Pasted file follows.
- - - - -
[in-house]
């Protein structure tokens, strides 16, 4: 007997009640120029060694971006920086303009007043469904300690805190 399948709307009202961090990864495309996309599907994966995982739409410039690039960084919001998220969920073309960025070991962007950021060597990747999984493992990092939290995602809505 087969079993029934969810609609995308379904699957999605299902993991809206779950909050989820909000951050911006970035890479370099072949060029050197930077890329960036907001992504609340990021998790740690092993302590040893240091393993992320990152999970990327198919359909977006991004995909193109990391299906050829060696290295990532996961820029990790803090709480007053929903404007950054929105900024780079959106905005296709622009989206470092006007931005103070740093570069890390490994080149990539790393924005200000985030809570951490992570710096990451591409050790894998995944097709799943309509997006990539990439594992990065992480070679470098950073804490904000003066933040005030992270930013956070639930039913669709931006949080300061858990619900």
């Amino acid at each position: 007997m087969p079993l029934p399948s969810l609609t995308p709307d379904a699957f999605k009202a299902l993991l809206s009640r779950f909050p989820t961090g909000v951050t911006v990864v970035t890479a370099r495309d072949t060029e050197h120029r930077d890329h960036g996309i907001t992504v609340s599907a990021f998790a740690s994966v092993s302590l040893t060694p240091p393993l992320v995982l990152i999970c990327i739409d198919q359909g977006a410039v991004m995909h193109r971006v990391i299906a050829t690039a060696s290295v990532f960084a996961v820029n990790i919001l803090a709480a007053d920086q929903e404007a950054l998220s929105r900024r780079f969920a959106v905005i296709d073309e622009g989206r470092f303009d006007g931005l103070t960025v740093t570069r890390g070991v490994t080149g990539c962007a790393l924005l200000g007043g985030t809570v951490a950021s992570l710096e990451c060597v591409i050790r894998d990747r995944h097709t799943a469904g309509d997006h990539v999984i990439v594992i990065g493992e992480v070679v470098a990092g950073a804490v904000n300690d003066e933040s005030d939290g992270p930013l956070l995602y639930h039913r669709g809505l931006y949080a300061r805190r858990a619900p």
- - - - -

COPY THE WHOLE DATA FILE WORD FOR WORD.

[in-house]
């Protein structure tokens, strides 16, 4: 007997009640120029060694971006920086303009007043469904300690805190 399948709307009202961090990864495309996309599907994966995982739409410039690039960084919001998220969920073309960025070991962007950021060597990747999984493992990092939290995602809505 087969079993029934969810609609995308379904699957999605299902993991809206779950909050989820909000951050911006970035890479370099072949060029050197930077890329960036907001992504609340990021998790740690092993302590040893240091393993992320990152999970990327198919359909977006991004995909193109990391299906050829060696290295990532996961820029990790803090709480007053929903404007950054929105900024780079959106905005296709622009989206470092006007931005103070740093570069890390490994080149990539790393924005200000985030809570951490992570710096990451591409050790894998995944097709799943309509997006990539990439594992990065992480070679470098950073804490904000003066933040005030992270930013956070639930039913669709931006949080300061858990619900």
């Amino acid at each position: 007997m087969p079993l029934p399948s969810l609609t995308p709307d379904a699957f999605k009202a299902l993991l809206s009640r779950f909050p989820t961090g909000v951050t911006v990864v970035t890479a370099r495309d072949t060029e050197h120029r930077d890329h960036g996309i907001t992504v609340s599907a990021f998790a740690s994966v092993s302590l040893t060694p240091p393993l992320v995982l990152i999970c990327i739409d198919q359909g977006a410039v991004m995909h193109r971006v990391i299906a050829t690039a060696s290295v990532f960084a996961v820029n990790i919001l803090a709480a007053d920086q929903e404007a950054l998220s929105r900024r780079f969920a959106v905005i296709d073309e622009g989206r470092f303009d006007g931005l103070t960025v740093t570069r890390g070991v490994t080149g990539c962007a790393l924005l200000g007043g985030t809570v951490a950021s992570l710096e990451c060597v591409i050790r894998d990747r995944h097709t799943a469904g309509d997006h990539v999984i990439v594992i990065g493992e992480v070679v470098a990092g950073a804490v904000n300690d003066e933040s005030d939290g992270p930013l956070l995602y639930h039913r669709g809505l931006y949080a300061r805190r858990a619900p």